Astronomers capture an exoplanet in a hierarchical quadruple system for the first time
A massive planet 15 times larger than the giant of our solar system, Jupiter, has been discovered surrounded by three other bodies. The exoplanet was found in a star system called HIP 81208, which is located about 480 light-years from Earth.
The discovery is described in an article published in Astronomy & Astrophysics. The distant exoplanet was discovered through observations made with the Very Large Telescope (VLT) of the European Southern Observatory, located in Chile.
HIP 81208 has long been known to astronomers. A blue-white star HIP 81208 is at the center of the system. Its size is almost three times larger than our Sun. Red and brown dwarfs are also found nearby, which are 8 and 15 times smaller than our sun, respectively.
While other objects in the system had been discovered earlier, the exoplanet was only seen with the VLT. The telescope took a sufficiently detailed image of the system for astronomers to spot the fourth object in the system, a planetary mass body orbiting the red dwarf.
As it was found, the gas giant has a radius that is only slightly larger than the largest planet in the Solar System, Jupiter, but its mass is 14.8 times larger.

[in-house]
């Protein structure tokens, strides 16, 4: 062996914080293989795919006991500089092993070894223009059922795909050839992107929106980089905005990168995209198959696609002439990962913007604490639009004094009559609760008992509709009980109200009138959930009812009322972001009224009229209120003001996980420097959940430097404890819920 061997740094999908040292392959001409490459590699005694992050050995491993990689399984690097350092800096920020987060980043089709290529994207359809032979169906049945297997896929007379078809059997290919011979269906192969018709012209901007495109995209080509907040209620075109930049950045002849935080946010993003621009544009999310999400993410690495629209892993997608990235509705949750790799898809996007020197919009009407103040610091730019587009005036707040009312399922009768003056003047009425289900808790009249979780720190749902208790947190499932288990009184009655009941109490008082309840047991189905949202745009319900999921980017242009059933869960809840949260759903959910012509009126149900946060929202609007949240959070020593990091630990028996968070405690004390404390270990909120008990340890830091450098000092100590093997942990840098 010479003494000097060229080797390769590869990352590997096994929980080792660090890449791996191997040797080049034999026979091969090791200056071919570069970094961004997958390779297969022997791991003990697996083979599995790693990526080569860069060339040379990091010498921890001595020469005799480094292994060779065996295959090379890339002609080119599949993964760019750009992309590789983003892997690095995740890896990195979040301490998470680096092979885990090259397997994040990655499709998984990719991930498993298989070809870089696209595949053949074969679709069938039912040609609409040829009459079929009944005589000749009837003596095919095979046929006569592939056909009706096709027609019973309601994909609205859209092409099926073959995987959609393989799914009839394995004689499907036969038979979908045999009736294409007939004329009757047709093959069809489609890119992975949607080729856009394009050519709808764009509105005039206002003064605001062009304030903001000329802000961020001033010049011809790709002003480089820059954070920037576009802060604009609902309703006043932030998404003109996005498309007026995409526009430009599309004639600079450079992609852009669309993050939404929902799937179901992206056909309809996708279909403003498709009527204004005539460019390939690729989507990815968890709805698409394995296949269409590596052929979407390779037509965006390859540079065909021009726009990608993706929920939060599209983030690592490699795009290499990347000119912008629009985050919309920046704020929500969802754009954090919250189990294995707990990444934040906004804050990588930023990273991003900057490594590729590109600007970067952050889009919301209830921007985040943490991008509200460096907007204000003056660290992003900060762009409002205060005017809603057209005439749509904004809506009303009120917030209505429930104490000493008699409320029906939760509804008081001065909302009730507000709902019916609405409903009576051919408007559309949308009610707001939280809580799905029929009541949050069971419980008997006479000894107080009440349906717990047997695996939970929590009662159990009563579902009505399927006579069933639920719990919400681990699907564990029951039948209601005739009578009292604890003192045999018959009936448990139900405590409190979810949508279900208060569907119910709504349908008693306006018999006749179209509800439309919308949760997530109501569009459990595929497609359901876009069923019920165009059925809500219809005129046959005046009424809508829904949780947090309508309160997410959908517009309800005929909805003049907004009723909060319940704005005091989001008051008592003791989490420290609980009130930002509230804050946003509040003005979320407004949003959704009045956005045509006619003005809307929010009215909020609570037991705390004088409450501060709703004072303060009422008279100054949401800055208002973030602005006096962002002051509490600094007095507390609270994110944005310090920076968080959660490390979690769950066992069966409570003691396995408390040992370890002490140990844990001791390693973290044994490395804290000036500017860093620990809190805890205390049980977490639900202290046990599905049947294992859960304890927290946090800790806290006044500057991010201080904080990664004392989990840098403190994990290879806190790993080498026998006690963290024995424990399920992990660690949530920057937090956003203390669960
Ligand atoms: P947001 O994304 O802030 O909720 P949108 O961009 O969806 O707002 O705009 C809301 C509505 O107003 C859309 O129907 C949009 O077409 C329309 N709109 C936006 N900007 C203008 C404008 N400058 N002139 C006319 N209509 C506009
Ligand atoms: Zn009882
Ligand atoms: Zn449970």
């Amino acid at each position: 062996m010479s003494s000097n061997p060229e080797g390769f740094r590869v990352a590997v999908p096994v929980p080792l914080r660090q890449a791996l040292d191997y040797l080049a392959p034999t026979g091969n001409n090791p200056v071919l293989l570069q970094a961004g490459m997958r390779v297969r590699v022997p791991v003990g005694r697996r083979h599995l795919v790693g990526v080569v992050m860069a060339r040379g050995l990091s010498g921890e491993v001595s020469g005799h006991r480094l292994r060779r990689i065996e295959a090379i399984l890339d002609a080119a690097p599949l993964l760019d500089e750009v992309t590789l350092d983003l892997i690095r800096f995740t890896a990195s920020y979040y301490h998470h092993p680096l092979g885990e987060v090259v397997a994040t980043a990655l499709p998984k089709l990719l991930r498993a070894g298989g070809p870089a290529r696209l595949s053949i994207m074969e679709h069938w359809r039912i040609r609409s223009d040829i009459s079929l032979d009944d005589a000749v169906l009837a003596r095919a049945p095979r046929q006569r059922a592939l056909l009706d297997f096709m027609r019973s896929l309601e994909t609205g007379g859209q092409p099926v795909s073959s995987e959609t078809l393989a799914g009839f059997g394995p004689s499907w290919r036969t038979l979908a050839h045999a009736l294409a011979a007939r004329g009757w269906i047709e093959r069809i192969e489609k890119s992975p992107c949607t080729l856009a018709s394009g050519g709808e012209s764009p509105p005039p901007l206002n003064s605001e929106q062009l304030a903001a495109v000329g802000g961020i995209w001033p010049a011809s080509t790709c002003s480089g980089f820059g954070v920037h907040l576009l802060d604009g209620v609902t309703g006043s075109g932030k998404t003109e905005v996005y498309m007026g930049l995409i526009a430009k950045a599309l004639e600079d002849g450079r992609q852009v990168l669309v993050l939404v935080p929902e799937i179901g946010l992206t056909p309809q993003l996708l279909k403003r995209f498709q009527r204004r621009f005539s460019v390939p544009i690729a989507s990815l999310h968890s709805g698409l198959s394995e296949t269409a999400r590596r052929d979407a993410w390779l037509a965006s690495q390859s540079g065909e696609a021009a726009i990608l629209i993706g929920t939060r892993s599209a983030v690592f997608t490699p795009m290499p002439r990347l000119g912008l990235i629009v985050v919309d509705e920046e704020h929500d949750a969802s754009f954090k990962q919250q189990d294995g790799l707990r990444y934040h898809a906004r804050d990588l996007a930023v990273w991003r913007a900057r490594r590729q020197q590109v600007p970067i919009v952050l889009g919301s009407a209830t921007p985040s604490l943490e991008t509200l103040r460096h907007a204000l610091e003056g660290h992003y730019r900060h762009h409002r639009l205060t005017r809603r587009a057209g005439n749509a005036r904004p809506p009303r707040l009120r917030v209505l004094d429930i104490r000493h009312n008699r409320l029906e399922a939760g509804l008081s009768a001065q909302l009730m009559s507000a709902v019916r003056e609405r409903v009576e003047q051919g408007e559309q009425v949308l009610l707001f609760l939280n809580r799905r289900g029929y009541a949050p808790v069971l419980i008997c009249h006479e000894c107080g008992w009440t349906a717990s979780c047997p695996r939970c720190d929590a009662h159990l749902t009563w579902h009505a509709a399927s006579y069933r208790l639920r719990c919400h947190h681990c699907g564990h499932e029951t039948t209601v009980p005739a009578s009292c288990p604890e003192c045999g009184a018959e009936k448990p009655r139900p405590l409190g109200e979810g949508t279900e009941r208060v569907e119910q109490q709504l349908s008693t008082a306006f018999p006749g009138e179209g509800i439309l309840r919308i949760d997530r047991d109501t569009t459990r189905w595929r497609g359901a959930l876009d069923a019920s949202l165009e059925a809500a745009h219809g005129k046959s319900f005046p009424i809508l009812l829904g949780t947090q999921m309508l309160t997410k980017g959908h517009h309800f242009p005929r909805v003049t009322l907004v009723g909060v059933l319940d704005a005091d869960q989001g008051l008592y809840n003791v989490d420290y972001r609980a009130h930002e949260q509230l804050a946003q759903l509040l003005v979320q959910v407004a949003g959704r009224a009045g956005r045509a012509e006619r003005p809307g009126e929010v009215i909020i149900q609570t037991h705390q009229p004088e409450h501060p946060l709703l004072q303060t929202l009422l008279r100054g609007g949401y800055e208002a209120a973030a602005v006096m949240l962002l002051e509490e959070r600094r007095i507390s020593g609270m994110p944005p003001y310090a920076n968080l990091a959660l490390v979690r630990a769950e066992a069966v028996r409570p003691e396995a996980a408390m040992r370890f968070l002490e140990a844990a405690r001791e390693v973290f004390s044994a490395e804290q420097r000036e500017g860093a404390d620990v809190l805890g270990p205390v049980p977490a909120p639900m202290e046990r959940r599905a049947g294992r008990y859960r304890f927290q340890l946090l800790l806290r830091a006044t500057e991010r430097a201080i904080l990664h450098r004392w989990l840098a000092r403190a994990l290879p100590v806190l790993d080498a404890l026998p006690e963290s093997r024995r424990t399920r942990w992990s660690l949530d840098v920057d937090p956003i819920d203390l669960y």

The blog of the European Southern Observatory explains that HIP 81208 is somewhat unique and calls it a "hierarchical quadruple system", with two stars and two smaller bodies orbiting each of them.
The scientists said that the mass of the newly discovered exoplanet indicates that it is located on the border between a planet and a brown dwarf, which are often called "failed stars". Such dwarfs are too small to support nuclear fusion in their cores, as typical stars do, but still too large to be called planets.
The discovery of the exoplanet was made thanks to the VLT instrument for exoplanet research called SPHERE. This technology allows scientists to search for exoplanets not through indirect methods, such as measuring the "wobbles" of host stars, but by capturing the systems directly.
HIP 81208 is the first hierarchical quadruple system to be photographed directly.
The study of this celestial quartet will help astronomers understand how such complex systems form and evolve, as well as will provide physicists with data on the theoretically complex dynamics of many-body combinations.
Earlier, OBOZREVATEL reported that astronomers saw the hellish future of the Earth live for the first time.